The WSJ says families are starting to worry about affording tuition, with high school seniors applying to less prestigious (read: cheaper) schools as back-up.
It’s time for a flashback.
In 1998, my senior year of high school, I applied to eight or nine schools, all with price tags of more than $20,000 a year in tuition alone, unbeknownst to my parents. I worked my butt off in school and refused to even consider the idea of attending state school. I would accept nothing short of Northwestern or Georgetown (since Harvard and Yale flat out rejected me).
At some point (thankfully early on in the application process) my dad requested to see a list of my college choices and wondered why I hadn’t included Penn State University (our state school). “Um because that’s where the C students go, Dad!” I quickly pointed out. “Who cares if it’s 75% cheaper? Who cares if they’re offering me a partial scholarship?”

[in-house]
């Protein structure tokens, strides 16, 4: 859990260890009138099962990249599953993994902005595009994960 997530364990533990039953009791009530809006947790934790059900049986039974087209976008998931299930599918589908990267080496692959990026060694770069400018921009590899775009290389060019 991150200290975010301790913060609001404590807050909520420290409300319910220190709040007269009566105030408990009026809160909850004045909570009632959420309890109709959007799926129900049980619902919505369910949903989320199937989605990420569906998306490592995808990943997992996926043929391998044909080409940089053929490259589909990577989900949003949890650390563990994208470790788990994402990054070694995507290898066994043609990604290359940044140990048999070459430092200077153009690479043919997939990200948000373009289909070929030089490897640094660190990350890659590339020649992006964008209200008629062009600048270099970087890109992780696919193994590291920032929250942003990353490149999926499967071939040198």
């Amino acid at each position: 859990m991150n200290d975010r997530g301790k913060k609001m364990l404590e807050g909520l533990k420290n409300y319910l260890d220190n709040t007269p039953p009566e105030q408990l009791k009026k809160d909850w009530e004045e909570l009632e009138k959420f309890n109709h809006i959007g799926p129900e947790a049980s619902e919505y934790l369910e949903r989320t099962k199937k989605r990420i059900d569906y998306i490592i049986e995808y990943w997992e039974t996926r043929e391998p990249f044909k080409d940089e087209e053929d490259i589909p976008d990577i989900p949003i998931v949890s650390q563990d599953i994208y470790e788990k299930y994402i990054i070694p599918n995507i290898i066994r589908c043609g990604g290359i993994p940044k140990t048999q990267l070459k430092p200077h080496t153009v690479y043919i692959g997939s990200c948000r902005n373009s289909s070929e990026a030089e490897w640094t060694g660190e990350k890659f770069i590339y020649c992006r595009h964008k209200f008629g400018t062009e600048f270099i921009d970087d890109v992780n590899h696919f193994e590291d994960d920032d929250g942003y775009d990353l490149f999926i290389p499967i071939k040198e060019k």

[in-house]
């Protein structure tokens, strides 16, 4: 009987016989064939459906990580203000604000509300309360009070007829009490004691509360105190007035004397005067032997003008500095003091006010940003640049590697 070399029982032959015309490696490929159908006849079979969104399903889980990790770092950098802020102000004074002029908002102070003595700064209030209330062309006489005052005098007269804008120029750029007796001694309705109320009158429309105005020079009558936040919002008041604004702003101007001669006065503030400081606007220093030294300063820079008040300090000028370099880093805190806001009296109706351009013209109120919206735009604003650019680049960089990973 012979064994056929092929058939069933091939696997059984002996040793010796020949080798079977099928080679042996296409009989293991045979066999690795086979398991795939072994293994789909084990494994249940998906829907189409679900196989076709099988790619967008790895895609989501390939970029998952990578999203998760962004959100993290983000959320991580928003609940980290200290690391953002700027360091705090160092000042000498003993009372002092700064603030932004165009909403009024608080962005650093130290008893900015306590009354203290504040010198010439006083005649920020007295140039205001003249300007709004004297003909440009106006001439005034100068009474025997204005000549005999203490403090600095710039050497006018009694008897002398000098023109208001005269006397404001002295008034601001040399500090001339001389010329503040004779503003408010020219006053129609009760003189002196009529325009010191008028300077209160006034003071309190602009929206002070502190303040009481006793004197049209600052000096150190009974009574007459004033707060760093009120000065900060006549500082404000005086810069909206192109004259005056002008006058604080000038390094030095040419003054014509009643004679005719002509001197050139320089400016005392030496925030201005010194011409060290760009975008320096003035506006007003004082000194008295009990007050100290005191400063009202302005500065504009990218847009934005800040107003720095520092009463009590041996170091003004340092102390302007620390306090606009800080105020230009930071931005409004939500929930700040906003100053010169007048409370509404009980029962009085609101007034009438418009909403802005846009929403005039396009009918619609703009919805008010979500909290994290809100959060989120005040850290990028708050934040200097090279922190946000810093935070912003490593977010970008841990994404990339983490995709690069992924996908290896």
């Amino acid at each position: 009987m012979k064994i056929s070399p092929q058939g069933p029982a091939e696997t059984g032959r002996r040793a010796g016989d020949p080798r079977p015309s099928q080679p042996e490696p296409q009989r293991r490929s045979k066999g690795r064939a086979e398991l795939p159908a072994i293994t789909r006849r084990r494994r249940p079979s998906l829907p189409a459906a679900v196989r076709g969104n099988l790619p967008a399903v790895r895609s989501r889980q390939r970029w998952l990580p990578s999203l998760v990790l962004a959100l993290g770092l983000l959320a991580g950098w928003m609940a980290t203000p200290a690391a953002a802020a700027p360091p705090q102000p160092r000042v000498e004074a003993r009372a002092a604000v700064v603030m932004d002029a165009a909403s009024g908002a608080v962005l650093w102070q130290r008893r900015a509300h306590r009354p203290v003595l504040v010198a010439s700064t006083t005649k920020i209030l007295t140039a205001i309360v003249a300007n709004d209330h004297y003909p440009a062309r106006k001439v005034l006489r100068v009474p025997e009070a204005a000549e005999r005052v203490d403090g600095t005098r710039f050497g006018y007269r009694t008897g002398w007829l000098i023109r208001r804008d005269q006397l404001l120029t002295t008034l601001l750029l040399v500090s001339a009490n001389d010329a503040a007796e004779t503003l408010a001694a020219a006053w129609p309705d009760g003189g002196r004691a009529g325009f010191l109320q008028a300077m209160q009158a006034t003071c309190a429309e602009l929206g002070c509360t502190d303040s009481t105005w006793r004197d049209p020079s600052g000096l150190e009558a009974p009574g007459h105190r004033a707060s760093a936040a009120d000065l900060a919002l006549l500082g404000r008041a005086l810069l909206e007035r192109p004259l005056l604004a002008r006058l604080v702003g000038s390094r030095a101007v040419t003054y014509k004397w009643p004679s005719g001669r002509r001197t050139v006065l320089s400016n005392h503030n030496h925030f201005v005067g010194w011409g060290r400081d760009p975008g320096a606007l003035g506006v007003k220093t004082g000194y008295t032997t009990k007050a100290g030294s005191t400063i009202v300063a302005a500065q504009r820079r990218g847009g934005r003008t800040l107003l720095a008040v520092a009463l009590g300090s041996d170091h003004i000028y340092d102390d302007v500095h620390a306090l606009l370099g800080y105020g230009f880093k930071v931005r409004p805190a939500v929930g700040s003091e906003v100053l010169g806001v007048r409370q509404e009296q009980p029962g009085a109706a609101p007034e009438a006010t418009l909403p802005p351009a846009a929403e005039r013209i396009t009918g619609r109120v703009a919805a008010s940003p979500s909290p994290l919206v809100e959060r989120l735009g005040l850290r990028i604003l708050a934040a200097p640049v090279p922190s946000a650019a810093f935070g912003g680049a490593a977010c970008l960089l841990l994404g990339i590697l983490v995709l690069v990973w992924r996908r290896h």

My dad snapped me out of it with the help of equating a year at Northwestern to a brand new car (a car I never received, but that's another story). Sure enough, I ended up going to PSU. And you know what? I loved it. I dove into a school with 50,000 students, a partial scholarship, lots of resources and a vast alumni network. It was the smartest move, both socially and financially, that I could've made. It was a total bang for my buck and I graduated debt-free.What’s my point in all of this? There’s no shame in going to a public, state school. It shouldn’t only be “Ivy League or Bust,” especially in this financial climate. You have to keep your options open. If you're determined to go to college there is a way to do it that won’t compromise your education or your bank account.